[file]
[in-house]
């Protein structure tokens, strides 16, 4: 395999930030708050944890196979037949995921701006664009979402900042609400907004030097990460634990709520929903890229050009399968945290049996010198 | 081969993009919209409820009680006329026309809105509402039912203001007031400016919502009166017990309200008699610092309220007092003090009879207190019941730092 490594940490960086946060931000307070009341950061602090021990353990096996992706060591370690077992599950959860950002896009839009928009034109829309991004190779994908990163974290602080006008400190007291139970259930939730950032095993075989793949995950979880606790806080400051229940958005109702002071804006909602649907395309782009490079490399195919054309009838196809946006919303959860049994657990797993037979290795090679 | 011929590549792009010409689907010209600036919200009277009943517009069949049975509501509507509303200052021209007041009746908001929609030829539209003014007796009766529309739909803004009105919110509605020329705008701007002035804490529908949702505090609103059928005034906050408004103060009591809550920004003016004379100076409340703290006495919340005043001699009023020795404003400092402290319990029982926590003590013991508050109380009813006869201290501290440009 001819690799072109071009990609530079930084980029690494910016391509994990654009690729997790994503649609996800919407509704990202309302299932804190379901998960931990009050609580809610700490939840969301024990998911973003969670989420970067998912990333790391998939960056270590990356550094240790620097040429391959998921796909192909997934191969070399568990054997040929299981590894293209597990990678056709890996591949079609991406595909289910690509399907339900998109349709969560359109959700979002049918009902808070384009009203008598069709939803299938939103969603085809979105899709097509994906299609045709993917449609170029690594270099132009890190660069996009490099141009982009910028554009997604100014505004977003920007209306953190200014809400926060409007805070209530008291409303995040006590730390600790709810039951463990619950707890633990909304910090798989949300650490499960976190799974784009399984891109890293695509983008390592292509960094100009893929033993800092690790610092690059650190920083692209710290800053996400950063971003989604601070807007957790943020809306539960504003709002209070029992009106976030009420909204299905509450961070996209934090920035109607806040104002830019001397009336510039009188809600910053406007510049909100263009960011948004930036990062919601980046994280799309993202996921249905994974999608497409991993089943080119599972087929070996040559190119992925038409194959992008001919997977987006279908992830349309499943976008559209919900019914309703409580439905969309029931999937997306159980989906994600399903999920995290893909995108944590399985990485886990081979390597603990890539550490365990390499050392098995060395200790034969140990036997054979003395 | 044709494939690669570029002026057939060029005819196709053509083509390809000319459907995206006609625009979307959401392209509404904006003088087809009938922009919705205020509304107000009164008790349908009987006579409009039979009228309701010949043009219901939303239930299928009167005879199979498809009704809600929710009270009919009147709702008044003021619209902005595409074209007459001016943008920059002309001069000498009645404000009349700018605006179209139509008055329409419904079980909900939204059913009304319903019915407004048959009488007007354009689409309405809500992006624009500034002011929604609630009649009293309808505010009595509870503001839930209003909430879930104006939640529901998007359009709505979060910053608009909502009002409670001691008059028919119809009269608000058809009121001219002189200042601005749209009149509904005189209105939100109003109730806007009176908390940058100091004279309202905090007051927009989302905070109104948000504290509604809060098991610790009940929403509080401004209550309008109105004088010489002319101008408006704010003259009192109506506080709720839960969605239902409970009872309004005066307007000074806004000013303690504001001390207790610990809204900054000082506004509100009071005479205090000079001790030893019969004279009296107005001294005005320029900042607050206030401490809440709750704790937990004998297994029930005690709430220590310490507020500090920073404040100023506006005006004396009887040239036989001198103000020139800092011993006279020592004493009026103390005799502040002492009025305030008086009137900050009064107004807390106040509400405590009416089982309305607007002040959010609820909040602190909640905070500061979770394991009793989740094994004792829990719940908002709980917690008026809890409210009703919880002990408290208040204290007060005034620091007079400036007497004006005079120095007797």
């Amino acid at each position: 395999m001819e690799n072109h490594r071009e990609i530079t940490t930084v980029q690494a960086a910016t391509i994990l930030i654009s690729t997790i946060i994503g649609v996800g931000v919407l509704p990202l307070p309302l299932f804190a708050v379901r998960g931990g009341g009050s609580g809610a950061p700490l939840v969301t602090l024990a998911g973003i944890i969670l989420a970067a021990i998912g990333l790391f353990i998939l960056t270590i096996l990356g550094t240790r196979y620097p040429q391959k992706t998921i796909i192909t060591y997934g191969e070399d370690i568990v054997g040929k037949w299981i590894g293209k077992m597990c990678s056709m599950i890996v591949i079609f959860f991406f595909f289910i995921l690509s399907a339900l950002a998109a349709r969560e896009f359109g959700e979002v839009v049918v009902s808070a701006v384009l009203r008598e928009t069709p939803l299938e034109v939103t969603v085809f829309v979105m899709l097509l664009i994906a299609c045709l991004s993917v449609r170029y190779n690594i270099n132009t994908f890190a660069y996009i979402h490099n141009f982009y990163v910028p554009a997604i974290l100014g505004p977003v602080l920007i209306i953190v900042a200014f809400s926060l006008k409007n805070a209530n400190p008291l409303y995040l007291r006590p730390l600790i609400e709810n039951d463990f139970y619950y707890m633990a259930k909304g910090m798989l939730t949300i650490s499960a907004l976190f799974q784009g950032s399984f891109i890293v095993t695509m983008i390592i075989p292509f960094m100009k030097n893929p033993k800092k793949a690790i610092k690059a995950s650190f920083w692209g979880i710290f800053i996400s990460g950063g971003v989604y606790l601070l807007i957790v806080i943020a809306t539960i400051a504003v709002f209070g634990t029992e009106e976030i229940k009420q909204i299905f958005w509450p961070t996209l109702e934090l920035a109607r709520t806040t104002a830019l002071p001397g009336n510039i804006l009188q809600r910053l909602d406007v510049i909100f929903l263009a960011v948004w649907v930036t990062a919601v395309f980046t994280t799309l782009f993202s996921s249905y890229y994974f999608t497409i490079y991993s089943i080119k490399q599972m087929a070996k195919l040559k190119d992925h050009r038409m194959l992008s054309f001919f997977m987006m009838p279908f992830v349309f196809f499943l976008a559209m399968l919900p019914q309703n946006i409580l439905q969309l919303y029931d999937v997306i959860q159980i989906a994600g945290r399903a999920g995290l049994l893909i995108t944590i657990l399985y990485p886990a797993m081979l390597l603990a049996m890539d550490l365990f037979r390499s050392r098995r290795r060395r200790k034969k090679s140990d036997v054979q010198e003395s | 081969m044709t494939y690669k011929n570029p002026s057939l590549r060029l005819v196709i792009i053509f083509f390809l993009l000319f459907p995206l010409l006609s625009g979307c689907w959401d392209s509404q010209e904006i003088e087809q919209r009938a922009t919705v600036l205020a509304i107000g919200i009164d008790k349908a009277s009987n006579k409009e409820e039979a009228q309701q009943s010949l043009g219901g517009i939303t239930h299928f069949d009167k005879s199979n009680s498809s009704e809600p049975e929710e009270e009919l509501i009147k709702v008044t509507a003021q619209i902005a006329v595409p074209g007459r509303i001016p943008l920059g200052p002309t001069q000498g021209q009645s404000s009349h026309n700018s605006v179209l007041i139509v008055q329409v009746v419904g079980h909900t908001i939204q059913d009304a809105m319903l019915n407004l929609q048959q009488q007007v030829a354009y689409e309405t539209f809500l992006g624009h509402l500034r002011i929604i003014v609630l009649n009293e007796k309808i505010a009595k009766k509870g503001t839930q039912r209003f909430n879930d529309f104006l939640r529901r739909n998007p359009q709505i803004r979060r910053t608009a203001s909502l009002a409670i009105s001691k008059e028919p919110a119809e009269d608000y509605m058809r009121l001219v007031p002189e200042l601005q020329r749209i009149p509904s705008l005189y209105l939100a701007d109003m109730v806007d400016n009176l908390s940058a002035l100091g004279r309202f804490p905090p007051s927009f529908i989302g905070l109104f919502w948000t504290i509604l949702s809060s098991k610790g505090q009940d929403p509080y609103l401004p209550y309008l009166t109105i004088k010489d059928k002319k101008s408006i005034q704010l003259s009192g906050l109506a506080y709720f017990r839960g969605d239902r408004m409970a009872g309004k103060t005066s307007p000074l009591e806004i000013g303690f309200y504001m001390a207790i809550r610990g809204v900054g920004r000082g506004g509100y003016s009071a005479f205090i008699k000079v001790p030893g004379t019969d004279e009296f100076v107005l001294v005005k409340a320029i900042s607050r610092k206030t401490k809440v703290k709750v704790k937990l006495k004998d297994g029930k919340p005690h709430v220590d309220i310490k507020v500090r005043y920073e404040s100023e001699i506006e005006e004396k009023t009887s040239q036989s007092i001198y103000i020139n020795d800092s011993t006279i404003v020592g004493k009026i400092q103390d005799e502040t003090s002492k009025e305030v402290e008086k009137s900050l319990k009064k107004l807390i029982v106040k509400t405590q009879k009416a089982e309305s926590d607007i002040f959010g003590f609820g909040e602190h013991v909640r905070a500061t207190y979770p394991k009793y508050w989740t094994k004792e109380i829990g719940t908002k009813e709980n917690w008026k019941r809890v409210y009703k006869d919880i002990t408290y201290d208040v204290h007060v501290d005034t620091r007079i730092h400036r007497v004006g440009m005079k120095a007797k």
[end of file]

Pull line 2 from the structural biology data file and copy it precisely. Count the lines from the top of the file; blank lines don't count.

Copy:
């Protein structure tokens, strides 16, 4: 395999930030708050944890196979037949995921701006664009979402900042609400907004030097990460634990709520929903890229050009399968945290049996010198 | 081969993009919209409820009680006329026309809105509402039912203001007031400016919502009166017990309200008699610092309220007092003090009879207190019941730092 490594940490960086946060931000307070009341950061602090021990353990096996992706060591370690077992599950959860950002896009839009928009034109829309991004190779994908990163974290602080006008400190007291139970259930939730950032095993075989793949995950979880606790806080400051229940958005109702002071804006909602649907395309782009490079490399195919054309009838196809946006919303959860049994657990797993037979290795090679 | 011929590549792009010409689907010209600036919200009277009943517009069949049975509501509507509303200052021209007041009746908001929609030829539209003014007796009766529309739909803004009105919110509605020329705008701007002035804490529908949702505090609103059928005034906050408004103060009591809550920004003016004379100076409340703290006495919340005043001699009023020795404003400092402290319990029982926590003590013991508050109380009813006869201290501290440009 001819690799072109071009990609530079930084980029690494910016391509994990654009690729997790994503649609996800919407509704990202309302299932804190379901998960931990009050609580809610700490939840969301024990998911973003969670989420970067998912990333790391998939960056270590990356550094240790620097040429391959998921796909192909997934191969070399568990054997040929299981590894293209597990990678056709890996591949079609991406595909289910690509399907339900998109349709969560359109959700979002049918009902808070384009009203008598069709939803299938939103969603085809979105899709097509994906299609045709993917449609170029690594270099132009890190660069996009490099141009982009910028554009997604100014505004977003920007209306953190200014809400926060409007805070209530008291409303995040006590730390600790709810039951463990619950707890633990909304910090798989949300650490499960976190799974784009399984891109890293695509983008390592292509960094100009893929033993800092690790610092690059650190920083692209710290800053996400950063971003989604601070807007957790943020809306539960504003709002209070029992009106976030009420909204299905509450961070996209934090920035109607806040104002830019001397009336510039009188809600910053406007510049909100263009960011948004930036990062919601980046994280799309993202996921249905994974999608497409991993089943080119599972087929070996040559190119992925038409194959992008001919997977987006279908992830349309499943976008559209919900019914309703409580439905969309029931999937997306159980989906994600399903999920995290893909995108944590399985990485886990081979390597603990890539550490365990390499050392098995060395200790034969140990036997054979003395 | 044709494939690669570029002026057939060029005819196709053509083509390809000319459907995206006609625009979307959401392209509404904006003088087809009938922009919705205020509304107000009164008790349908009987006579409009039979009228309701010949043009219901939303239930299928009167005879199979498809009704809600929710009270009919009147709702008044003021619209902005595409074209007459001016943008920059002309001069000498009645404000009349700018605006179209139509008055329409419904079980909900939204059913009304319903019915407004048959009488007007354009689409309405809500992006624009500034002011929604609630009649009293309808505010009595509870503001839930209003909430879930104006939640529901998007359009709505979060910053608009909502009002409670001691008059028919119809009269608000058809009121001219002189200042601005749209009149509904005189209105939100109003109730806007009176908390940058100091004279309202905090007051927009989302905070109104948000504290509604809060098991610790009940929403509080401004209550309008109105004088010489002319101008408006704010003259009192109506506080709720839960969605239902409970009872309004005066307007000074806004000013303690504001001390207790610990809204900054000082506004509100009071005479205090000079001790030893019969004279009296107005001294005005320029900042607050206030401490809440709750704790937990004998297994029930005690709430220590310490507020500090920073404040100023506006005006004396009887040239036989001198103000020139800092011993006279020592004493009026103390005799502040002492009025305030008086009137900050009064107004807390106040509400405590009416089982309305607007002040959010609820909040602190909640905070500061979770394991009793989740094994004792829990719940908002709980917690008026809890409210009703919880002990408290208040204290007060005034620091007079400036007497004006005079120095007797």